As Buy Now Pay Later (BNPL) becomes a mainstream lending product, new models will emerge. The simple BNPL product, pay-in-four, was a non-bank solution that ran outside the payment card rails, but interestingly enough, settled through the branded card network.
In other words, a consumer would receive a small value loan. Typically, the first of four payments would occur at the point of sale, and the remaining three payments would appear as transactions to the customer’s debit (or, in some cases, credit) card account. The payment card became the way to settle the BNPL, with prescheduled, recurring payments through the loan term. That meant that the loan would appear on the BNPL lender’s books, and the merchant would pay a discount fee instead of interchange. In some markets, particularly outside the U.S., the merchant would pay a significantly higher cost. In Australia, the standard credit card interchange rate is 0.80%, and debit is 0.20%, about two-thirds less than the U.S. What is interesting here is that the promise of “no interchange” is a sleight of hand. Instead of interchange, the merchant pays a discount.
Now comes the fun part, if you follow credit or debit cards. When regular payments become due, the fintech automatically processes a payment against the consumer’s credit or debit card account. When the amount settles, the fintech is responsible for paying interchange to the cardholder’s issuing bank. The fintech earned their fee (between 3% and 6%) for the merchant discount and effectively paid the interchange with the discount earnings. The BNPL is still ahead of the game, but now the card issuer enjoys a share of the acquiring cost.
Ironically, if the consumer settled the BNPL transaction to a credit card, they could extend the BNPL term by only paying the minimum due on their credit card account. In Australia, similar to the United States, the minimum due is only 2% of the balance, or a minimum of $25, as Commonwealth Bank of Australia (CommBank) explains.
One of the most significant changes in the BNPL loan structure comes from innovation by financial institutions, as this recent CommBank announcement illustrates with its StepPay product. But, first, operate within the credit card rails. Just about every business on the planet has access to Mastercard and Visa. In CommBank’s case, Mastercard is the preferred brand.
- StepPay is a digital-only buy now, pay later product that can be added to your CommBank app or to the digital wallet on your smart phone, iPad or Android tablet. You can use StepPay to pay in-store, using tap and pay, or online anywhere MasterCard is accepted, up to your credit limit, without needing a physical card. We’ll automatically split your purchases of $100 or more into four equal, fortnightly repayments.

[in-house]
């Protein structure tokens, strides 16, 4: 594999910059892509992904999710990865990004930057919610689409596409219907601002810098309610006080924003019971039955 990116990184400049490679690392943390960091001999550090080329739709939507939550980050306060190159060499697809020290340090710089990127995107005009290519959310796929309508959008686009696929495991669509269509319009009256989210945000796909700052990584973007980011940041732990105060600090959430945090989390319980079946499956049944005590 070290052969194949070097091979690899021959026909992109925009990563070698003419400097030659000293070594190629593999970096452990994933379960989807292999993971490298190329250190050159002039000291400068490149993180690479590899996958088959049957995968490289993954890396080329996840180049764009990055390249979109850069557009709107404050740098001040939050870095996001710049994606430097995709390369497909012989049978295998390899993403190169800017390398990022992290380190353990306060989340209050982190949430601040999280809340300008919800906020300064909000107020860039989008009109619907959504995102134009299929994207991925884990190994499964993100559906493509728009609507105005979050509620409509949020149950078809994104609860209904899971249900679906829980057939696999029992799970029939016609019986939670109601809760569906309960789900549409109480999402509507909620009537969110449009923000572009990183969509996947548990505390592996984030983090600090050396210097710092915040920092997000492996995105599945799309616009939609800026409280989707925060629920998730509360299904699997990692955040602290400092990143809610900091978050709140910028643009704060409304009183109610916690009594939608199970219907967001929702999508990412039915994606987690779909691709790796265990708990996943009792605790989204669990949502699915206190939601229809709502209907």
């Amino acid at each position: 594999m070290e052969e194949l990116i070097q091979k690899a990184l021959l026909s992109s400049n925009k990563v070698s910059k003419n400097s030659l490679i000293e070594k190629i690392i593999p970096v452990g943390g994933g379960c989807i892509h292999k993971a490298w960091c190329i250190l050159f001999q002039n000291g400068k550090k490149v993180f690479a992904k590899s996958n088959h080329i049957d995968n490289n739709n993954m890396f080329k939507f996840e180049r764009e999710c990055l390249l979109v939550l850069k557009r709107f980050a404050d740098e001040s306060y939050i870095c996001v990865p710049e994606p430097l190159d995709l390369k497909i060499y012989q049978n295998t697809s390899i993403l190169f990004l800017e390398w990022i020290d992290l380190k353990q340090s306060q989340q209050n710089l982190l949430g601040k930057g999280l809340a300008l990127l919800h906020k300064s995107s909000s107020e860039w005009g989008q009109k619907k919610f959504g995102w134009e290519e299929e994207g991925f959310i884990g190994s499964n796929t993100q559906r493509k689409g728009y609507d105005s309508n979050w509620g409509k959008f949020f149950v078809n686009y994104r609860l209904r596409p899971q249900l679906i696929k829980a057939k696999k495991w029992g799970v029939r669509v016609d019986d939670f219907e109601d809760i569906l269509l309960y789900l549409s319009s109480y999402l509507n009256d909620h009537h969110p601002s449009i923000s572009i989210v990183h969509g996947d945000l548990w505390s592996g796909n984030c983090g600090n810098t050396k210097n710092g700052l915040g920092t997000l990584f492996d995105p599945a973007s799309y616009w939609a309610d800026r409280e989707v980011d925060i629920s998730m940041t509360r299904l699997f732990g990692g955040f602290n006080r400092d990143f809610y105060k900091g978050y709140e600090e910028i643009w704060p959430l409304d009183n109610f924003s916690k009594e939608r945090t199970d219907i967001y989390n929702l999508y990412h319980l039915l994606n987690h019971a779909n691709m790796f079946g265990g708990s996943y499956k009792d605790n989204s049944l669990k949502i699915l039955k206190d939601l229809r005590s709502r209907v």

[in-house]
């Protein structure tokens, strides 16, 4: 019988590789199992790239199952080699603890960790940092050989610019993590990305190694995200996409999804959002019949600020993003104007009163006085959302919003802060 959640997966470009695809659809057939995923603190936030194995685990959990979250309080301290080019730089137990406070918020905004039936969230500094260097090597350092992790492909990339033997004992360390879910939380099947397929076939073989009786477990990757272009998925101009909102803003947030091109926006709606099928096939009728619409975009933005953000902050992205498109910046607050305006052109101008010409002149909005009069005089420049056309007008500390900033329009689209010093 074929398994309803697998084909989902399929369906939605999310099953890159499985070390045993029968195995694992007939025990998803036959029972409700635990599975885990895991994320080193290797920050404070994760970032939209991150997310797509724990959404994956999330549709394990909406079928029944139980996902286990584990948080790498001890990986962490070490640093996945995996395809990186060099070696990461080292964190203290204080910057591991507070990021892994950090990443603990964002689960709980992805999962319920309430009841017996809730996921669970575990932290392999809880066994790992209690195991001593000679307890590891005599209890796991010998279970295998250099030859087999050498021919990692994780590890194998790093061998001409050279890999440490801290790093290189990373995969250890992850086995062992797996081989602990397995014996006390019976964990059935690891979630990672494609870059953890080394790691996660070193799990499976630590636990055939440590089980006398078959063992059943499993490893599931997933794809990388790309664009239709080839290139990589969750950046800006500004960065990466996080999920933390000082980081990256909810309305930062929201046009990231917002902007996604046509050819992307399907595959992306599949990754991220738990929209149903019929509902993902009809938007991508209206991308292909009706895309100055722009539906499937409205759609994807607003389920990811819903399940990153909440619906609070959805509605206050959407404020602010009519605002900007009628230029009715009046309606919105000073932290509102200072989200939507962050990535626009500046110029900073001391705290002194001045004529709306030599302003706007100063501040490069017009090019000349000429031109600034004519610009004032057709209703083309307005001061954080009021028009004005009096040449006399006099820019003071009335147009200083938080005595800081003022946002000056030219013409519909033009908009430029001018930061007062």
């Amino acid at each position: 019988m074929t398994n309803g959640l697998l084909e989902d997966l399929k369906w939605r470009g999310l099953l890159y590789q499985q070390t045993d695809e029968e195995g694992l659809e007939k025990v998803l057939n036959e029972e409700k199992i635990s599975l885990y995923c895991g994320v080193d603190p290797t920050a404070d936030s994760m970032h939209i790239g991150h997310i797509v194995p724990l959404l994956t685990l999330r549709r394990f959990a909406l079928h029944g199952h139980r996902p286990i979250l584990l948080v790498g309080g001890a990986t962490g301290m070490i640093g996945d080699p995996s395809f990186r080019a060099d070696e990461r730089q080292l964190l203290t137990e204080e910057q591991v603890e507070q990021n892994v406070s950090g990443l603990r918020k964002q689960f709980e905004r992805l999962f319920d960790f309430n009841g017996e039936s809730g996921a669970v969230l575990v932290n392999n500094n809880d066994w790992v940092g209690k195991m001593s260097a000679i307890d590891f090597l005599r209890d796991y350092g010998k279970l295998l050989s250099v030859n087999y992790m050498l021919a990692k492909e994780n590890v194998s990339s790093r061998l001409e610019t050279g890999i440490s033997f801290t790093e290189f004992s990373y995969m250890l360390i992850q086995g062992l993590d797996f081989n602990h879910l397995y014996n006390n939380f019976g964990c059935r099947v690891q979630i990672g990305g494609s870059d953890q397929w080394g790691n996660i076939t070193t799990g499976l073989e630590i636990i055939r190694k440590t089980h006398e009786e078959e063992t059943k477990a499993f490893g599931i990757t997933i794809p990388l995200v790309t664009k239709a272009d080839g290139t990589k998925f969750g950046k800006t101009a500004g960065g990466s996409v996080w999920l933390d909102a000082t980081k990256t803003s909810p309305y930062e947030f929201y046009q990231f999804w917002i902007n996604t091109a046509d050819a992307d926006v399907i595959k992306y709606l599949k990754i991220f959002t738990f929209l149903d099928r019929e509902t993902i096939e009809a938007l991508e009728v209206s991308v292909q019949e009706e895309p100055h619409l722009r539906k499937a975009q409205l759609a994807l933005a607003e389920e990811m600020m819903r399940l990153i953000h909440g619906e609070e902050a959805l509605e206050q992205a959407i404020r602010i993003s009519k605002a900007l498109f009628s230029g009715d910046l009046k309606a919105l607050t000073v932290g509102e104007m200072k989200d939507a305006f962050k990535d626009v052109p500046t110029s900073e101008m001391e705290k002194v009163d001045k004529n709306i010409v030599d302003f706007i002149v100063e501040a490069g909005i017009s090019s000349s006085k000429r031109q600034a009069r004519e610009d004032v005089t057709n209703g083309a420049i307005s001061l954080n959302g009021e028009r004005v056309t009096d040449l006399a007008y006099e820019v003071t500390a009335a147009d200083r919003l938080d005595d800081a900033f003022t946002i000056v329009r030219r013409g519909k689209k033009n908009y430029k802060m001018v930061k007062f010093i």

- For purchases under $100, the full amount will come out of your linked CommBank account in one go. This means you can use StepPay for both everyday spending and bigger purchases.
- There are no interest charges, no monthly or annual fees, and you’ll be able to access your repayment schedule anytime in the CommBank app. Late payment fees will apply, but we have limits in place so fees are capped. Fees and charges may apply to your linked CommBank account.
- To use StepPay, you’ll need to be eligible and a current customer, or if you’re a new customer, simply open an eligible CommBank account. For a complete list of eligible linked CommBank repayment accounts, refer to the FAQs section below.
Merchants may find the model less attractive because it operates at bank-grade loan standards. Instead of approving just about every customer, which creates a credit quality nightmare, CommBank must answer regulators such as the Reserve Bank (RBA). The model becomes more efficient because the BNPL fee is out of the picture.
Expect more change. Visa Installments is undoubtedly an option; PayPal’s fee-free option is another. But in any case, it is clear that bankers are back in the picture, and BNPL will soon become a mainstream lending function.
Overview provided by Brian Riley, Director, Credit Advisory Service at Mercator Advisory Group